Barry Sudduth is the immediate past president of the National Association for Pupil Transportation (NAPT) and current executive director of transportation for Stafford County Public Schools (https://www.staffordschools.net/) in Virginia. He also serves as the chair of NAPT’s Professional Growth Committee. Sudduth has served as executive director for the past eight years and prior to his time with Stafford, spent a year and a half in Prince William, Virginia as an operations supervisor. Sudduth also served nine years in Westmoreland County, Virginia and prior to that was a classroom teacher and band director for 12 years.
Sudduth sat down with School BUSRide to discuss his assessment of the pupil transportation industry and his forecast for the coming year.
What are the most pressing pupil transportation issues at the county and state level?
The pressing area right now is that we are losing drivers. I have lost over 10 percent of my fleet of drivers and the neighboring county has lost about the same. The rest of the folks in our region, our smaller divisions, with 30 to 60 buses, are all having trouble too. I would say it is probably one of the most pressing problems. Part of what we have faced in the past is that the unemployment benefits were looking better than coming to work.
What is your assessment of where the association is headed and the general health of the industry at large?
Even though these have been rough times, the industry is really starting to stand up and work together, which is something that I promoted when I was president of NAPT. We all know that ultimately, our goal is the safe transportation of children all over the country. I have been impressed with the direction that the NAPT and the industry at large has taken.
Right after the pandemic hit, NAPT jumped in and started doing professional development courses every week. They were well-received, and I was fortunate to teach a few of them over the summer. I was excited to see people around the country pursuing that education. It worked out well for NAPT and for their members.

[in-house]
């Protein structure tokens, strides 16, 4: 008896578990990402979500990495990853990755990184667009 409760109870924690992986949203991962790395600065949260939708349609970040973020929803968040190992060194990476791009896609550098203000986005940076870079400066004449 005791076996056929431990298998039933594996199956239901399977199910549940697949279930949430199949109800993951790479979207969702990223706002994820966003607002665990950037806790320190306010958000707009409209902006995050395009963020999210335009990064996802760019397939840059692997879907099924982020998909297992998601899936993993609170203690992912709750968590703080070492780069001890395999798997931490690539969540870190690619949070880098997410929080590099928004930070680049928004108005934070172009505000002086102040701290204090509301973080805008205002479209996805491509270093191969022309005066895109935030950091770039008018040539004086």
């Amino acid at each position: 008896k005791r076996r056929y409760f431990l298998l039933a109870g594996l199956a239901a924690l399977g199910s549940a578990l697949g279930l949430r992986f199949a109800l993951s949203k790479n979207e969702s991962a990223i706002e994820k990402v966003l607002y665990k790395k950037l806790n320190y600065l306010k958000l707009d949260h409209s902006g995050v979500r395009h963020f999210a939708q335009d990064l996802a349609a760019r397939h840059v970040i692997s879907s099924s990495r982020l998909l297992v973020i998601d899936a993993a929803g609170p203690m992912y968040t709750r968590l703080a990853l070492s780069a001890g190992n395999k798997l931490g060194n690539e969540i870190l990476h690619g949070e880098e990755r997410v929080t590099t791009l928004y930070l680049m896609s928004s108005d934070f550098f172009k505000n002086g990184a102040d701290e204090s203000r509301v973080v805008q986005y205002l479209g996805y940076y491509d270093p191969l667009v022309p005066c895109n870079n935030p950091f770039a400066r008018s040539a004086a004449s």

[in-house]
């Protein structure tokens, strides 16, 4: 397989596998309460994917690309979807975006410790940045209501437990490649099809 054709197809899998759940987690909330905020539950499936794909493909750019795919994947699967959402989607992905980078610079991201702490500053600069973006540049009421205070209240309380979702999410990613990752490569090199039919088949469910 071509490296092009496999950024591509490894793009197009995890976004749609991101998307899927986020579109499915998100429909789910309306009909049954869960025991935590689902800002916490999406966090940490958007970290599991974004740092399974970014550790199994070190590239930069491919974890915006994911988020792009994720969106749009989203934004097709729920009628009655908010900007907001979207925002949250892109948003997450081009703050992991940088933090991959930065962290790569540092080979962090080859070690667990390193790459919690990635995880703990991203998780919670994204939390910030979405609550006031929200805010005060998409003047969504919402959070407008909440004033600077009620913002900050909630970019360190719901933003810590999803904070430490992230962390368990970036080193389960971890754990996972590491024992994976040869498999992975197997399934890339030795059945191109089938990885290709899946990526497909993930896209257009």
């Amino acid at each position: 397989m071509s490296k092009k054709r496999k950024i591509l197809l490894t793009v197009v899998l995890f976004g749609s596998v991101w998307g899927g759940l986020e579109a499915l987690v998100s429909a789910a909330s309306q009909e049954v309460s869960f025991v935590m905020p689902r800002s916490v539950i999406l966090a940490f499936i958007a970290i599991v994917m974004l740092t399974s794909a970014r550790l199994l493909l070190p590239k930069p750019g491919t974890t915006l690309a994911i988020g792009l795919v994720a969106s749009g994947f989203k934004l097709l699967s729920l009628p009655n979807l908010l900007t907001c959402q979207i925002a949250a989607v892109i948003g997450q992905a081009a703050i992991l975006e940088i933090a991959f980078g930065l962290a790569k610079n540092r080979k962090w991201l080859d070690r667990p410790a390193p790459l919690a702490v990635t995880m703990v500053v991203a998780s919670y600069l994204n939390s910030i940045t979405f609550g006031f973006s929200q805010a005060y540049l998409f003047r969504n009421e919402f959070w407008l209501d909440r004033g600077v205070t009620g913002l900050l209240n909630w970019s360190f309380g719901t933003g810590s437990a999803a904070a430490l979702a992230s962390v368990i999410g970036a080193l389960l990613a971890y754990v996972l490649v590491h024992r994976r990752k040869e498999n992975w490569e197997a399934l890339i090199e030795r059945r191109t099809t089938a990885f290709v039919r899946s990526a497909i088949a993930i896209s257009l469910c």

As the chair of professional growth for NAPT, how do you see that vital part of the industry proceeding in the wake of social distancing and virtual programming?
I see it as really helping to grow the industry association. It takes innovative thinking. This could have shut everything down. Associations go away and it is critical that people in this industry and any other industry continue to engage with their associations so that they can stay informed on what is going on.
We had a regional discussion with the Virginia Association of Pupil Transportation (VAPT), about our summertime conference. Obviously, things are so up in the air right now that the VAPT board was hesitant to book a conference center and hotel. Instead, they are going to have a virtual conference.
Do I miss the face-to-face? Absolutely. But I have 22 people in my office, and we did not have the funding or the capability to shut down the entire space for four days. The beauty of the virtual conference is that we are now able to participate in the training and that is exciting.
As pupil transportation is restarting in the new year, what do you see as the critical next steps for providers and the industry as a whole?
I think the critical next steps are to continue to promote our brand to our stakeholders, our parents, our students, and our schools, that we are the safest out there. As things get back to normal and we start to get more kids on the bus, it is imperative that we continue to maintain the level of cleaning and disinfection that we are doing right now, because it certainly cannot hurt.
I have always considered my role in transportation the same as my role when I was in the classroom, it is all about educating and protecting the children.